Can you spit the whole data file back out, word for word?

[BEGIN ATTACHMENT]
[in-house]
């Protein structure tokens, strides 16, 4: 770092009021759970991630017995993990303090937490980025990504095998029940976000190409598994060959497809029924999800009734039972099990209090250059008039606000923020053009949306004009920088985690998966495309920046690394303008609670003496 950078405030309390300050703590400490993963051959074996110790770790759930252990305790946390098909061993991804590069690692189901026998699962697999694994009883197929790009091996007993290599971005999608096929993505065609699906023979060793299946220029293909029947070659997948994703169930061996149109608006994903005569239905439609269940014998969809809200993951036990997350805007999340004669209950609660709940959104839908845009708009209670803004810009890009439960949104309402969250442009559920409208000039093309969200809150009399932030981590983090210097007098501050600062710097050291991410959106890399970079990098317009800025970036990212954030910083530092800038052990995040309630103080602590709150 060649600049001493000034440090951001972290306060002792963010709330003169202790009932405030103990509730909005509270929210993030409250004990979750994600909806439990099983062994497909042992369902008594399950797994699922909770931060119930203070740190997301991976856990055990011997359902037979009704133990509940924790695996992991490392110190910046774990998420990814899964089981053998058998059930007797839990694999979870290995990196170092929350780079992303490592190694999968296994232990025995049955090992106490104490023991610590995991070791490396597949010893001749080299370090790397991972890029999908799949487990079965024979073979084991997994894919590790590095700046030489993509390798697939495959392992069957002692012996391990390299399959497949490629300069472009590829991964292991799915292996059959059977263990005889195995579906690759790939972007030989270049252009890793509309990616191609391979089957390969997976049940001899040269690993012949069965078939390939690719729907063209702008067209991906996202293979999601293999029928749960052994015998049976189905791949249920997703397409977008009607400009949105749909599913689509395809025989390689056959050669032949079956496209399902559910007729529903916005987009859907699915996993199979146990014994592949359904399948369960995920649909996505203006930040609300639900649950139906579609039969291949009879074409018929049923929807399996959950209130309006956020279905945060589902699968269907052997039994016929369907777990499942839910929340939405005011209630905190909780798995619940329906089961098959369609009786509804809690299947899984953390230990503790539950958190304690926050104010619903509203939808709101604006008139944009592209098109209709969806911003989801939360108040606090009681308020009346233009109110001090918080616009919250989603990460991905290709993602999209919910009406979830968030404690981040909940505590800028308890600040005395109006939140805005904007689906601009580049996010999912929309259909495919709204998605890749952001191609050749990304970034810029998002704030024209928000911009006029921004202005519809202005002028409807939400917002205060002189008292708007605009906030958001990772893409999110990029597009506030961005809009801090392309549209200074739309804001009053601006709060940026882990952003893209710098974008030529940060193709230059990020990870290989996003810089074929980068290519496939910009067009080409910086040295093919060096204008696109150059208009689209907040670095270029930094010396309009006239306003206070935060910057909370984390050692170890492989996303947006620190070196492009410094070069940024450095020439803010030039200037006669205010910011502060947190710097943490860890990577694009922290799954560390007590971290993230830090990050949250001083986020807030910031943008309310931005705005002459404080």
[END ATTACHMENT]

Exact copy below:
[in-house]
């Protein structure tokens, strides 16, 4: 770092009021759970991630017995993990303090937490980025990504095998029940976000190409598994060959497809029924999800009734039972099990209090250059008039606000923020053009949306004009920088985690998966495309920046690394303008609670003496 950078405030309390300050703590400490993963051959074996110790770790759930252990305790946390098909061993991804590069690692189901026998699962697999694994009883197929790009091996007993290599971005999608096929993505065609699906023979060793299946220029293909029947070659997948994703169930061996149109608006994903005569239905439609269940014998969809809200993951036990997350805007999340004669209950609660709940959104839908845009708009209670803004810009890009439960949104309402969250442009559920409208000039093309969200809150009399932030981590983090210097007098501050600062710097050291991410959106890399970079990098317009800025970036990212954030910083530092800038052990995040309630103080602590709150 060649600049001493000034440090951001972290306060002792963010709330003169202790009932405030103990509730909005509270929210993030409250004990979750994600909806439990099983062994497909042992369902008594399950797994699922909770931060119930203070740190997301991976856990055990011997359902037979009704133990509940924790695996992991490392110190910046774990998420990814899964089981053998058998059930007797839990694999979870290995990196170092929350780079992303490592190694999968296994232990025995049955090992106490104490023991610590995991070791490396597949010893001749080299370090790397991972890029999908799949487990079965024979073979084991997994894919590790590095700046030489993509390798697939495959392992069957002692012996391990390299399959497949490629300069472009590829991964292991799915292996059959059977263990005889195995579906690759790939972007030989270049252009890793509309990616191609391979089957390969997976049940001899040269690993012949069965078939390939690719729907063209702008067209991906996202293979999601293999029928749960052994015998049976189905791949249920997703397409977008009607400009949105749909599913689509395809025989390689056959050669032949079956496209399902559910007729529903916005987009859907699915996993199979146990014994592949359904399948369960995920649909996505203006930040609300639900649950139906579609039969291949009879074409018929049923929807399996959950209130309006956020279905945060589902699968269907052997039994016929369907777990499942839910929340939405005011209630905190909780798995619940329906089961098959369609009786509804809690299947899984953390230990503790539950958190304690926050104010619903509203939808709101604006008139944009592209098109209709969806911003989801939360108040606090009681308020009346233009109110001090918080616009919250989603990460991905290709993602999209919910009406979830968030404690981040909940505590800028308890600040005395109006939140805005904007689906601009580049996010999912929309259909495919709204998605890749952001191609050749990304970034810029998002704030024209928000911009006029921004202005519809202005002028409807939400917002205060002189008292708007605009906030958001990772893409999110990029597009506030961005809009801090392309549209200074739309804001009053601006709060940026882990952003893209710098974008030529940060193709230059990020990870290989996003810089074929980068290519496939910009067009080409910086040295093919060096204008696109150059208009689209907040670095270029930094010396309009006239306003206070935060910057909370984390050692170890492989996303947006620190070196492009410094070069940024450095020439803010030039200037006669205010910011502060947190710097943490860890990577694009922290799954560390007590971290993230830090990050949250001083986020807030910031943008309310931005705005002459404080």